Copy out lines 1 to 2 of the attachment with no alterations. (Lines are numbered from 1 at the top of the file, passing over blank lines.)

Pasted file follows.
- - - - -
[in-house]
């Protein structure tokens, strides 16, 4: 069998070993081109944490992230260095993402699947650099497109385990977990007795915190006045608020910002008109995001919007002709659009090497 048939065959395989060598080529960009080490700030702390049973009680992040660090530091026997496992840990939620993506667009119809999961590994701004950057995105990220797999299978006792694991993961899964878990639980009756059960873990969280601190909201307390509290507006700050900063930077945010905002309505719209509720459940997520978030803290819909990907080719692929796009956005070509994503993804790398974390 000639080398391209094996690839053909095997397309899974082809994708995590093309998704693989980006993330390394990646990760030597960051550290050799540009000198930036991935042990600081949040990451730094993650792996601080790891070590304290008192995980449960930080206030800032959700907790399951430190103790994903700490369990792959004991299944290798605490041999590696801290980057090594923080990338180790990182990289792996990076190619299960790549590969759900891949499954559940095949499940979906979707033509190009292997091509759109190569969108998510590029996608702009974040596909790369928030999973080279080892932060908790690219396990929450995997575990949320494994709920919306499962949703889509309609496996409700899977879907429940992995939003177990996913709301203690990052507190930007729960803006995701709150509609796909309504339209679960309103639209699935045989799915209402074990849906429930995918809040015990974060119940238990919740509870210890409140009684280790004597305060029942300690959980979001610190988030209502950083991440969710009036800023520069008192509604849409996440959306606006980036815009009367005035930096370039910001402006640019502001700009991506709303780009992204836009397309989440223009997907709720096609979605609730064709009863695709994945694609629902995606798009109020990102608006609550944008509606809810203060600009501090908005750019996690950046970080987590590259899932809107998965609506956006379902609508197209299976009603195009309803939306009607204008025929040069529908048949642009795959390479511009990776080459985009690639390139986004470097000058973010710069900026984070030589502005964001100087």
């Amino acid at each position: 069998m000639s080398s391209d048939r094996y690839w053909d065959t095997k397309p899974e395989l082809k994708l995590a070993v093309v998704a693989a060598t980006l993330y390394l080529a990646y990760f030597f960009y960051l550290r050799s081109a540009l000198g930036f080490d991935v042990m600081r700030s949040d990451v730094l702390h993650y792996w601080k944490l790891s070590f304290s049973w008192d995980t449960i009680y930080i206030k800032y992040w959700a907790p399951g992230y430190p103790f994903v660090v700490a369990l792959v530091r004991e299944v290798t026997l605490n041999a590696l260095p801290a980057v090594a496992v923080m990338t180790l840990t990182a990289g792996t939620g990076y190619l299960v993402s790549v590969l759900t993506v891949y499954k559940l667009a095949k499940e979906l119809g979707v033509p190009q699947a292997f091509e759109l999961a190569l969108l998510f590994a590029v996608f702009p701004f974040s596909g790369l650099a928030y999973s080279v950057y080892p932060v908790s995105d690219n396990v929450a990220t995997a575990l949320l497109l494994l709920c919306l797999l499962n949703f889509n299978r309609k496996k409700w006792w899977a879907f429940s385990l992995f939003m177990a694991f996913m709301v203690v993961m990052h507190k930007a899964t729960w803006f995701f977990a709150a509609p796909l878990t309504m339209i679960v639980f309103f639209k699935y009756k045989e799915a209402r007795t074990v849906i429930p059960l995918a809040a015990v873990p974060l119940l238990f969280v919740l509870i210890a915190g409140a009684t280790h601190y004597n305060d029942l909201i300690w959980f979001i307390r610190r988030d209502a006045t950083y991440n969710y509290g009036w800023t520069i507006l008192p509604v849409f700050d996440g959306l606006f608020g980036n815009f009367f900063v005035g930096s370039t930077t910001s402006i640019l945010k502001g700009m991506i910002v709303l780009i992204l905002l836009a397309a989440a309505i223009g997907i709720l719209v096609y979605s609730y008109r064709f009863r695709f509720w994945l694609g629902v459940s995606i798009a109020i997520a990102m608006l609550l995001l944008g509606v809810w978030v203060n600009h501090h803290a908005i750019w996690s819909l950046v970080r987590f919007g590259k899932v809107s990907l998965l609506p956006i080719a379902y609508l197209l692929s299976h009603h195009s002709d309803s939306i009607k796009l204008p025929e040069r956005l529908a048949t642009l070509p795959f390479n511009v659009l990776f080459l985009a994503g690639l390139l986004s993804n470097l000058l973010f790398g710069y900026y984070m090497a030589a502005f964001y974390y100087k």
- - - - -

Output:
[in-house]
């Protein structure tokens, strides 16, 4: 069998070993081109944490992230260095993402699947650099497109385990977990007795915190006045608020910002008109995001919007002709659009090497 048939065959395989060598080529960009080490700030702390049973009680992040660090530091026997496992840990939620993506667009119809999961590994701004950057995105990220797999299978006792694991993961899964878990639980009756059960873990969280601190909201307390509290507006700050900063930077945010905002309505719209509720459940997520978030803290819909990907080719692929796009956005070509994503993804790398974390 000639080398391209094996690839053909095997397309899974082809994708995590093309998704693989980006993330390394990646990760030597960051550290050799540009000198930036991935042990600081949040990451730094993650792996601080790891070590304290008192995980449960930080206030800032959700907790399951430190103790994903700490369990792959004991299944290798605490041999590696801290980057090594923080990338180790990182990289792996990076190619299960790549590969759900891949499954559940095949499940979906979707033509190009292997091509759109190569969108998510590029996608702009974040596909790369928030999973080279080892932060908790690219396990929450995997575990949320494994709920919306499962949703889509309609496996409700899977879907429940992995939003177990996913709301203690990052507190930007729960803006995701709150509609796909309504339209679960309103639209699935045989799915209402074990849906429930995918809040015990974060119940238990919740509870210890409140009684280790004597305060029942300690959980979001610190988030209502950083991440969710009036800023520069008192509604849409996440959306606006980036815009009367005035930096370039910001402006640019502001700009991506709303780009992204836009397309989440223009997907709720096609979605609730064709009863695709994945694609629902995606798009109020990102608006609550944008509606809810203060600009501090908005750019996690950046970080987590590259899932809107998965609506956006379902609508197209299976009603195009309803939306009607204008025929040069529908048949642009795959390479511009990776080459985009690639390139986004470097000058973010710069900026984070030589502005964001100087």